Gutts Curzon's Reviews > Guillozine

Guillozine by K.M. Claude
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really liked it

I read the digital copy first, but I’m ordering a physical version as soon as I can because Guillozine is the kind of zine that deserves to be held and poured over. It’s well designed, the layout is pleasing, and the colour choices for the cover add a depth of motion while drawing the eye. The cover art has so many little details I’m still noticing new things I like about it. The font is easy to read and spaced well. It’s clear that a lot of thought went into the creation of the zine itself as well as the content.

K.M. Claude’s best works are a potent mix of dreamy surrealism, gore, and sacrilege, and the illustrations he’s done in Guillozine are an excellent example. The first piece inside, Γολγοθᾶ, conjures pain immediately but lust is fast on its heels, and the expression of the figure reminds me more of a shark than a human being- there is something alien and cold about the wet inky stare the reader is fixed with. Bāsium Vīrōsum, two disembodied heads trailing blood and spit between them, was so visceral and yet I still wanted to coo over them (which I did), and touch them (which I obviously could not). Each drawing carries on this tight-rope walk between attraction and repulsion that Claude refines more and more each time he puts out new content.

The artwork done by R.E. Hellinger has an intense emotional weight and I found myself staring into the eyes of the knife-wielding, strange creature in Absolution for quite some time. Their other piece, a skull with what looks like lavender shoots, is a beautifully simple design that resonated with some things that live deep down in my chest. I’m excited to see where they go from here as an artist, and I hope to see more of their art in future Two Dead Queers publications.

Hellinger’s prose is gripping. It’s horror that shares veins with Guillermo del Toro’s body of work, with folktales that warn against stepping off the trail or looking in the forbidden room. I have less familiarity with their compositions than Claude’s but what I saw here shows a formidable sense of pacing, tension, and impact- the last lines not only neatly tie up each story but serve to intensify the horror.

A Brief Education in Violence, while brief indeed, is powerful in both it’s concept and execution. I loved the style the speech of the protagonist was written in; it immediately them gave a distinct voice and cadence, which can be difficult to portray in such a short amount of space. The priest was similarly well characterized right from his introduction and so was his skeevy relationship to the protagonist.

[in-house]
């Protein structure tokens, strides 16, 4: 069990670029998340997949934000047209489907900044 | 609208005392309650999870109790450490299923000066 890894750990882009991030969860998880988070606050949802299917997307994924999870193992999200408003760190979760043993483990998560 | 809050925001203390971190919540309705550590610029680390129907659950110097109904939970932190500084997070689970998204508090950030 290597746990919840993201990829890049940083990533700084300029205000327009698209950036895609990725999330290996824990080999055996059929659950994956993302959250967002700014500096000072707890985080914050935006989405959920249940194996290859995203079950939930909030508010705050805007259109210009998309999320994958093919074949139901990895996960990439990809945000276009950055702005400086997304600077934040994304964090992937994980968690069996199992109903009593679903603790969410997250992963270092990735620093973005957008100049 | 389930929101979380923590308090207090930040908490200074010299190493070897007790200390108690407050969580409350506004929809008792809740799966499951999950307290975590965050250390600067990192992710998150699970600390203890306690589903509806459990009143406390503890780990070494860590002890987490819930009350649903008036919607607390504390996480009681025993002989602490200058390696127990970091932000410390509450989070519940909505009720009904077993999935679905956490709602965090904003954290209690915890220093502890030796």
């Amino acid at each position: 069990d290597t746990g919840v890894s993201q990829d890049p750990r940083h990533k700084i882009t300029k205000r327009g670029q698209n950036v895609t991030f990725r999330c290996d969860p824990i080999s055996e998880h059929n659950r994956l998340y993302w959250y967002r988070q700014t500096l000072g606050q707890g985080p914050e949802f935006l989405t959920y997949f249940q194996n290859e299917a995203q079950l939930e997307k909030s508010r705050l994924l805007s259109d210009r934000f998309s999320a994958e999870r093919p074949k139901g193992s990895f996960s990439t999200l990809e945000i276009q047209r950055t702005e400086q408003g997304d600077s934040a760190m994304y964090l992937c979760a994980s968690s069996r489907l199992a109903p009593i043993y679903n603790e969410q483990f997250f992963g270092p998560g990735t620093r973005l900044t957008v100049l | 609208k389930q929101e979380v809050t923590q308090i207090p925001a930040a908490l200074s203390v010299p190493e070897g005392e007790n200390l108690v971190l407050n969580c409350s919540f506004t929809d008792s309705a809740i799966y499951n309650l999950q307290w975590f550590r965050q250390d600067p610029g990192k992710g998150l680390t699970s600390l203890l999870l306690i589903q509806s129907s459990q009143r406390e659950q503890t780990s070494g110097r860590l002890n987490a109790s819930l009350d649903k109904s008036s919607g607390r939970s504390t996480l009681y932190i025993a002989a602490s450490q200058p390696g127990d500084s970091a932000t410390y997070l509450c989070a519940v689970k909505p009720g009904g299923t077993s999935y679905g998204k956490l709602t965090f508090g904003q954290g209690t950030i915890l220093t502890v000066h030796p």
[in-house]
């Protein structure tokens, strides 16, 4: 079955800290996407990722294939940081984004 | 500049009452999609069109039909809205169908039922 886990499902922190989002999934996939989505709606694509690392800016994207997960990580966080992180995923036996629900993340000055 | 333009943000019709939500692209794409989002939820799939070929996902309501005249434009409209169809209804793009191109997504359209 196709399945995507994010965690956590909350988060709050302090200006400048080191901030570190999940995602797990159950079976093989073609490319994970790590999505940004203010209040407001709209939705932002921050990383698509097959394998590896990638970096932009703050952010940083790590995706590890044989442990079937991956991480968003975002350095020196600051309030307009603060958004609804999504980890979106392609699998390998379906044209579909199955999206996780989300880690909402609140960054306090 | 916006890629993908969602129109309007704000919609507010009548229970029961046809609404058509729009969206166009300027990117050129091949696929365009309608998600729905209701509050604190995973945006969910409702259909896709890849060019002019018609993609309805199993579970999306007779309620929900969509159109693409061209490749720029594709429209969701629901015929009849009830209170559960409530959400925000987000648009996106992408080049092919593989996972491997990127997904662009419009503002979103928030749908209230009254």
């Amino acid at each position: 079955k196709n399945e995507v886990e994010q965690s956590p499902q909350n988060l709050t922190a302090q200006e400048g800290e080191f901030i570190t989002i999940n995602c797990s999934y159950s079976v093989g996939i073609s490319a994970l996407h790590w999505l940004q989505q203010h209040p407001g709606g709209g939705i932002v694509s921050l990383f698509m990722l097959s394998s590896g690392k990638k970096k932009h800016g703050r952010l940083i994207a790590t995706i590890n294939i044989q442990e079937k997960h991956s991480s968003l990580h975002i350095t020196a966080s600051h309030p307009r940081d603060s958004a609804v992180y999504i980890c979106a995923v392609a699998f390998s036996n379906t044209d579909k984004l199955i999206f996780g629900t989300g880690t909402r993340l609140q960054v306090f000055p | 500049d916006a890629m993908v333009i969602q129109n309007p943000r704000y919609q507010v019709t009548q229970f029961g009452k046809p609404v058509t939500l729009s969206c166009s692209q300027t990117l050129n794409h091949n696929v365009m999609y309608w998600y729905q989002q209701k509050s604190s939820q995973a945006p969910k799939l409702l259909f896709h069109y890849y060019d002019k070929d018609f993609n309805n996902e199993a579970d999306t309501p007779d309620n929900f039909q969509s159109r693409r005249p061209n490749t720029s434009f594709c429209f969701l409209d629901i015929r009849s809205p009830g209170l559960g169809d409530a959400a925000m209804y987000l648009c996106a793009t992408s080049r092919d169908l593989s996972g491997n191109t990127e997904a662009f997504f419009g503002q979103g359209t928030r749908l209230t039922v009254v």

Carnal Bodies is nothing short of wicked. By the second page, I was on the edge of my seat and completely wrapped up in the web Hellinger was weaving. The writing is so vivid I was able to see the estate, the blackberry brambles, the horrible cellar, clearly in my mind- the scene in the bathtub sent chills up my spine. Heath and Hawthorne’s taboo dynamic is delicious, and while we didn’t get much in the way of characterization for Hawthorne, Heath is a wonderfully slimy prat.

A review is not complete without considering the things you disliked as well as the things you do, but I have very little to say in the way of things I wasn’t as pleased with. My only critique of Guillozine is perhaps based in greed- I wanted more of Heath and Hawthorne’s world, more information about the fungus, more about what exactly was in the cellar, more about Hawthorne’s special abilities, etc. Claude and Hellinger invited me to a dinner party with Guillozine and I got a series of amuse-bouche dishes that, while delectable, didn’t quite satisfy my hunger. That being said, the story may very well be better in this bite-sized state than my wanting for a larger portion. Either way, the next time Two Dead Queers invites me to their table, I’ll be turning up eagerly with my appetite and a good Merlot.

In closing, if a nightmare and a wet dream had a morbid lovechild, it would be this zine. It made me say ‘oh no’ out loud, it was lurid and eerie and darkly whimsical. It’s disgusting, and I say that with nothing but love. If you’re a squeamish sort you may want to quit while you’re ahead, but for those who delight in the macabre, read Guillozine- the executioner’s blade has never been more enticing.
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Reading Progress

Finished Reading
June 8, 2018 – Shelved

Comments Showing 1-1 of 1 (1 new)

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message 1: by K.M. (new)

K.M. Claude I know I'd mentioned on tumblr but ever since I even saw it on, I wanted and still want to say thank you for your thorough and delightful review! Sincerely -- it delighted both R. E. and I beyond belief (I know they were tickled by the dinner party comparison.)

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